3. At home, distractions need to be dealt with in an extreme way – kill those bastards dead. So if I have a task that requires real focus and attention, I turn my phone on silent and then I put it in another room (so I’m not tempted to look at it.)  I won’t put a load of laundry on (no beeping machine!), will bring a snack and drink into my work space (no fridge calling me), and basically I make sure there is nothing to lure me away from the task at hand. wood-926606_640
  4. Planning keeps me from drinking too much. Each week on a Sunday night I sit and block out the details of my work time, so I know what is going to get done during those work hours. Especially when you don’t have many work hours available to you, you’ve got to be really, really smart about how you’re going to spend them. Don’t ever sit down at a computer or a kitchen bench without a solid plan for how you’ll be spending your time there. Without knowing what I’m going to be using my time for, I end up wasting time and drinking too much tea and just…flapping about.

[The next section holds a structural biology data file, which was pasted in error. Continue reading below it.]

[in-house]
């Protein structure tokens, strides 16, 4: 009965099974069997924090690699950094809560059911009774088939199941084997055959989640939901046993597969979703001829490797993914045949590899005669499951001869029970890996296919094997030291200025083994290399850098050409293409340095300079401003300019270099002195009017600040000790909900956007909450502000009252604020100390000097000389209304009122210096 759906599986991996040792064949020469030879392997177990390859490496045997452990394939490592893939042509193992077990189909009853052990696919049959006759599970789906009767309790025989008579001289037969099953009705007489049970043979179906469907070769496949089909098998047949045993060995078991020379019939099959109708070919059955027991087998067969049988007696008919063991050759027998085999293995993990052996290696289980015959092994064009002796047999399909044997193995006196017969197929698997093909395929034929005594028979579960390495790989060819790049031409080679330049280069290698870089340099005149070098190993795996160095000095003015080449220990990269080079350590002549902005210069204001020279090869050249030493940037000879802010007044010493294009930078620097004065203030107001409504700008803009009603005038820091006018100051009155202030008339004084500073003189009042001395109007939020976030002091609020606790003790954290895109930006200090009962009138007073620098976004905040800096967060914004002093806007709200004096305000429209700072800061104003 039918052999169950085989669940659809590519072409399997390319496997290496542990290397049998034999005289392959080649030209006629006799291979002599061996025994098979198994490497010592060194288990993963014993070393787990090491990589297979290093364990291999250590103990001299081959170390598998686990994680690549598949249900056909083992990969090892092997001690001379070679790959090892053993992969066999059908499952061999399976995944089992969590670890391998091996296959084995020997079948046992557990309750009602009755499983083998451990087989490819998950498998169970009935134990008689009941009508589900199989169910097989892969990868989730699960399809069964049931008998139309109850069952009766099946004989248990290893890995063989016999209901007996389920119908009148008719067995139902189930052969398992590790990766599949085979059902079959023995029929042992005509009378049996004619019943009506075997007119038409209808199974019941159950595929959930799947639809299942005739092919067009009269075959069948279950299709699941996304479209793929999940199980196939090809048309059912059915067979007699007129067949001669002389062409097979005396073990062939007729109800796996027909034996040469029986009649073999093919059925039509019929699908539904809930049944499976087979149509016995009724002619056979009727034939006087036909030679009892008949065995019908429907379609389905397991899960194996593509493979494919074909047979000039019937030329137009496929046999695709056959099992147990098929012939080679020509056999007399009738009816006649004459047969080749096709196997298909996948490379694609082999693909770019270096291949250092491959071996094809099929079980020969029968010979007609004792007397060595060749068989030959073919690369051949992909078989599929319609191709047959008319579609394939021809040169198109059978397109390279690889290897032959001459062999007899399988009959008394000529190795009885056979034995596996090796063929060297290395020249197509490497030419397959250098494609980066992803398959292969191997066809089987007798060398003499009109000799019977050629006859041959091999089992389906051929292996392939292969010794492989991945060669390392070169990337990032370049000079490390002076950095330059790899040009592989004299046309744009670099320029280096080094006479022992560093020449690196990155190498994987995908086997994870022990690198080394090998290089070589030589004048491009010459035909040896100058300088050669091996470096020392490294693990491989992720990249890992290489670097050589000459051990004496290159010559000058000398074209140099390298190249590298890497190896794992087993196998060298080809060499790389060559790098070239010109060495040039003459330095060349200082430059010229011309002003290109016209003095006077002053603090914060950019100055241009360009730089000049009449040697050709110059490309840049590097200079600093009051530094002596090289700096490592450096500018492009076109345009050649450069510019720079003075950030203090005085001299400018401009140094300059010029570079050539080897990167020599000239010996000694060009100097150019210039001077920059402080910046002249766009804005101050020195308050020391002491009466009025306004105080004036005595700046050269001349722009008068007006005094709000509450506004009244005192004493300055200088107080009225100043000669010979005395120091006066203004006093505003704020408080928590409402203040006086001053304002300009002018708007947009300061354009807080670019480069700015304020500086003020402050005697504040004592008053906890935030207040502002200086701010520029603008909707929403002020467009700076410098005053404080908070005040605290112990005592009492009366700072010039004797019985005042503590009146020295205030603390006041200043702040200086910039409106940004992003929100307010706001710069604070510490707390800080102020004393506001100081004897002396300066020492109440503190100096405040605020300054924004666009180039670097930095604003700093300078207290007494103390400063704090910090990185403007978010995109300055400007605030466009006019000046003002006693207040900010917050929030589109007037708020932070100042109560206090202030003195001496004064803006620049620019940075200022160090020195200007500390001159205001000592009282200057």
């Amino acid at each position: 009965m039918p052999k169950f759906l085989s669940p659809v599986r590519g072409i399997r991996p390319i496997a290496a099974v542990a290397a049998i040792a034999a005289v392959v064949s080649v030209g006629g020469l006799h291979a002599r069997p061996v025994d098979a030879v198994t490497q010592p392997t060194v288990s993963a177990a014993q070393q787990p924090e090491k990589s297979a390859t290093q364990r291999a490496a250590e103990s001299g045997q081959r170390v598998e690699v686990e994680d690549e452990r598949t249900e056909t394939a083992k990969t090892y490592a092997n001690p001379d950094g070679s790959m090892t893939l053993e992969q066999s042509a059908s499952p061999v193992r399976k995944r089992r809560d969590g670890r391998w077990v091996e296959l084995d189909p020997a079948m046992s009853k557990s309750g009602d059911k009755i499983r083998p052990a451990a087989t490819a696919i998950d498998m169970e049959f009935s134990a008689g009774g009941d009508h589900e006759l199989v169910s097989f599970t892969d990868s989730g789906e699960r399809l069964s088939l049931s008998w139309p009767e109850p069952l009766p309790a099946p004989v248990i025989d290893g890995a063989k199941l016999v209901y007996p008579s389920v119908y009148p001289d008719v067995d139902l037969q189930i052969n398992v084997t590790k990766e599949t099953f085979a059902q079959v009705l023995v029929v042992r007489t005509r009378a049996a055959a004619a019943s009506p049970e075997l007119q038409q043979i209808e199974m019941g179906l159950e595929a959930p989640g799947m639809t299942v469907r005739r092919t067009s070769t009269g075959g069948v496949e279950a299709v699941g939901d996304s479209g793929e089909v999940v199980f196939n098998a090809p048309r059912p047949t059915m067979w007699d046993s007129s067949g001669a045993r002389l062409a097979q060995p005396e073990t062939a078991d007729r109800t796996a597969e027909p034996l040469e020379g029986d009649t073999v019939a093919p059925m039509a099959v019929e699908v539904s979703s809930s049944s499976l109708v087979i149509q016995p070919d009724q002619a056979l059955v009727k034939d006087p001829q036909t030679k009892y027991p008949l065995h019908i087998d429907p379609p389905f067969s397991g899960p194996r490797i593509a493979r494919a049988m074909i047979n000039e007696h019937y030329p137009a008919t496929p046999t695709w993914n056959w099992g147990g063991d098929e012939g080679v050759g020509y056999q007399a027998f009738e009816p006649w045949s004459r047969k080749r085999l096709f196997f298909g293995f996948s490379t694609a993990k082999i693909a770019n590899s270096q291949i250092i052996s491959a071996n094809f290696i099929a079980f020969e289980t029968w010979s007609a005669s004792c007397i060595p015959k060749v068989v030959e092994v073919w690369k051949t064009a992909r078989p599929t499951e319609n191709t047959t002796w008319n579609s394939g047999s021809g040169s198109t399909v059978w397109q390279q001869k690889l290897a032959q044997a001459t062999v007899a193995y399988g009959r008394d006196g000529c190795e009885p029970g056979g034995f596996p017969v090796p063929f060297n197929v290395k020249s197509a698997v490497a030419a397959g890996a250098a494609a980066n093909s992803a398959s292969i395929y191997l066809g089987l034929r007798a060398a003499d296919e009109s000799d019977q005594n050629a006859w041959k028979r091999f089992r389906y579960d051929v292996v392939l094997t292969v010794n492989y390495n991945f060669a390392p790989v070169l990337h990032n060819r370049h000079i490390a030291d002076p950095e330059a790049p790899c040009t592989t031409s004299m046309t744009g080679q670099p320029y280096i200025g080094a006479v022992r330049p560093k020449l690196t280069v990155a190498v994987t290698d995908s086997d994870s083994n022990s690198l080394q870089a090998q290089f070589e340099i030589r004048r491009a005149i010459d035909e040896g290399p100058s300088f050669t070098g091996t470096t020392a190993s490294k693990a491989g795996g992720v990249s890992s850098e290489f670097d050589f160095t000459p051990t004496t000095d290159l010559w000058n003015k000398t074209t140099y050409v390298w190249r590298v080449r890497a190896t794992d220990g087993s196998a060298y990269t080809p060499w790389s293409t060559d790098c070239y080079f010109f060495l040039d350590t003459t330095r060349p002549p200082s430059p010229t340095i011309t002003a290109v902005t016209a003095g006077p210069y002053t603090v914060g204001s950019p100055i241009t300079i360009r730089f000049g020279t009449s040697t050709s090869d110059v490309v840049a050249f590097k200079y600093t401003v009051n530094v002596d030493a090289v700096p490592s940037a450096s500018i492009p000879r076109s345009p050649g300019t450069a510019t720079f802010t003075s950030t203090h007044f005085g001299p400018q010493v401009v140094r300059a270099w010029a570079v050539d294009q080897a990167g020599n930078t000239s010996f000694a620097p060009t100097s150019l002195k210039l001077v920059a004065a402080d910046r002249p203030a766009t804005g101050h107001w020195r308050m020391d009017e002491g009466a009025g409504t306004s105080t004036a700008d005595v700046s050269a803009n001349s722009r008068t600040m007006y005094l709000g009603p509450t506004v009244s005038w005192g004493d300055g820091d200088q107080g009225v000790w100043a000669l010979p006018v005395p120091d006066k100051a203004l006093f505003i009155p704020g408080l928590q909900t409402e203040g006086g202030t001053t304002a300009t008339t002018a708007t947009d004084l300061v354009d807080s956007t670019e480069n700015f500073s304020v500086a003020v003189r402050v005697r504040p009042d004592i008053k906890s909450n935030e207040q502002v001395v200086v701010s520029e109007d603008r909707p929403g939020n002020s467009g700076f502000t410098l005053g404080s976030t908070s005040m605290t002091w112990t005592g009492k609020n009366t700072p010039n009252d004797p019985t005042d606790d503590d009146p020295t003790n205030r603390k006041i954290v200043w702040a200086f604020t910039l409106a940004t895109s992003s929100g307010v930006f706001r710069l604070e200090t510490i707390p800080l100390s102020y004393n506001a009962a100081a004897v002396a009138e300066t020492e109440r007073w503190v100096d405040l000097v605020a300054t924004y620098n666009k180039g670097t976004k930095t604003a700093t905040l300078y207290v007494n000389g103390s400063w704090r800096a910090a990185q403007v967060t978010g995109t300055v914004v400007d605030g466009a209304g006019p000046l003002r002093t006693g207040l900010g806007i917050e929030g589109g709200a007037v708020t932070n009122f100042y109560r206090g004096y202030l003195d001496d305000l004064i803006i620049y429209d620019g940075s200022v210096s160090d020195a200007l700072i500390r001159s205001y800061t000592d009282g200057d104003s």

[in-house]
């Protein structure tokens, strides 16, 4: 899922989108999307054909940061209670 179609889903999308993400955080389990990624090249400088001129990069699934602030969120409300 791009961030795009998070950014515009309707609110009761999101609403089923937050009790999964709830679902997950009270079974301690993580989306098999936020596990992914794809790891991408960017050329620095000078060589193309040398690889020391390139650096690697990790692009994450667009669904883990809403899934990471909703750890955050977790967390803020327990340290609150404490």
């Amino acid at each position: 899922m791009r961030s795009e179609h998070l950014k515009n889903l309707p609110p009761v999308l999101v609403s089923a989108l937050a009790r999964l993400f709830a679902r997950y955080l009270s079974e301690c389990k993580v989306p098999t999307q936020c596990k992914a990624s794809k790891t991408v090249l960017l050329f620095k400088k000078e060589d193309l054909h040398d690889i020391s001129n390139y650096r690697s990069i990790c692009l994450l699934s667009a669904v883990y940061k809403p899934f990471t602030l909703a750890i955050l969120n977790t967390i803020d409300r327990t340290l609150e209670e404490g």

5. Check it off! – One of the reasons we feel we are always working is because we ‘cherry pick’ tasks. We sent an email or two, respond to an Instagram message, then maybe add new pictures to our website, then answer another email, then… argh, shit, it’s midnight again! It’s like we’ve developed business ADHD! Ooooh, shiny! The way to get around this – make a solid list of what needs to get done. Block out the time to do it (as in #4) and then do not let your butt  leave the office chair or the kitchen bench until that job is done to the point of being able to mark it off the list. DONE. Batch together the similar work and get all the same stuff done in one shot. So it’s not “ganache one cake” it’s “ganache ALL of this week’s cakes.” BOOM. DONE.